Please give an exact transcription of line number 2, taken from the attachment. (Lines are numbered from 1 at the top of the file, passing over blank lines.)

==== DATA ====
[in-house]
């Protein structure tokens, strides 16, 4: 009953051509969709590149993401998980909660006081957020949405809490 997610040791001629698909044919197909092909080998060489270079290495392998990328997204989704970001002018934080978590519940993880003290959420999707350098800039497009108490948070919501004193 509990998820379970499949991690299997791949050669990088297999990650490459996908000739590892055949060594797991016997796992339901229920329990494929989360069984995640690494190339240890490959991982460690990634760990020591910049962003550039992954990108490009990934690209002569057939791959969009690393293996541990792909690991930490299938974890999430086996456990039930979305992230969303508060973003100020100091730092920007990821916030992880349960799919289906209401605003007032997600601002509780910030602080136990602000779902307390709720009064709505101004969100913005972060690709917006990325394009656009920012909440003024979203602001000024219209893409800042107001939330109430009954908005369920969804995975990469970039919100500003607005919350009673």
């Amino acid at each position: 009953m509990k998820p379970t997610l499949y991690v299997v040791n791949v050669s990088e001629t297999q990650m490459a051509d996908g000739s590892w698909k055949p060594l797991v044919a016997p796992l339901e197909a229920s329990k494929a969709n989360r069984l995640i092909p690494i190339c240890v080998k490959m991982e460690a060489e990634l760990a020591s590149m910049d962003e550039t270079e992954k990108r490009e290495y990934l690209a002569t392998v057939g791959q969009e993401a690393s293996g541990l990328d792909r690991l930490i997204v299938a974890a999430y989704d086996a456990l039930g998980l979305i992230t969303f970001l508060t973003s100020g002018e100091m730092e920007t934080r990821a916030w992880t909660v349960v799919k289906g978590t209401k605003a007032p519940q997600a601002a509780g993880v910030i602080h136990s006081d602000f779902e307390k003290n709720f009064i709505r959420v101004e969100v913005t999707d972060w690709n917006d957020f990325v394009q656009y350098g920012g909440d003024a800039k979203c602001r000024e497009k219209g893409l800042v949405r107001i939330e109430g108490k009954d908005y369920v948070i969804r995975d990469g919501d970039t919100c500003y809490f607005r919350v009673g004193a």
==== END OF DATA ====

């Protein structure tokens, strides 16, 4: 009953051509969709590149993401998980909660006081957020949405809490 997610040791001629698909044919197909092909080998060489270079290495392998990328997204989704970001002018934080978590519940993880003290959420999707350098800039497009108490948070919501004193 509990998820379970499949991690299997791949050669990088297999990650490459996908000739590892055949060594797991016997796992339901229920329990494929989360069984995640690494190339240890490959991982460690990634760990020591910049962003550039992954990108490009990934690209002569057939791959969009690393293996541990792909690991930490299938974890999430086996456990039930979305992230969303508060973003100020100091730092920007990821916030992880349960799919289906209401605003007032997600601002509780910030602080136990602000779902307390709720009064709505101004969100913005972060690709917006990325394009656009920012909440003024979203602001000024219209893409800042107001939330109430009954908005369920969804995975990469970039919100500003607005919350009673």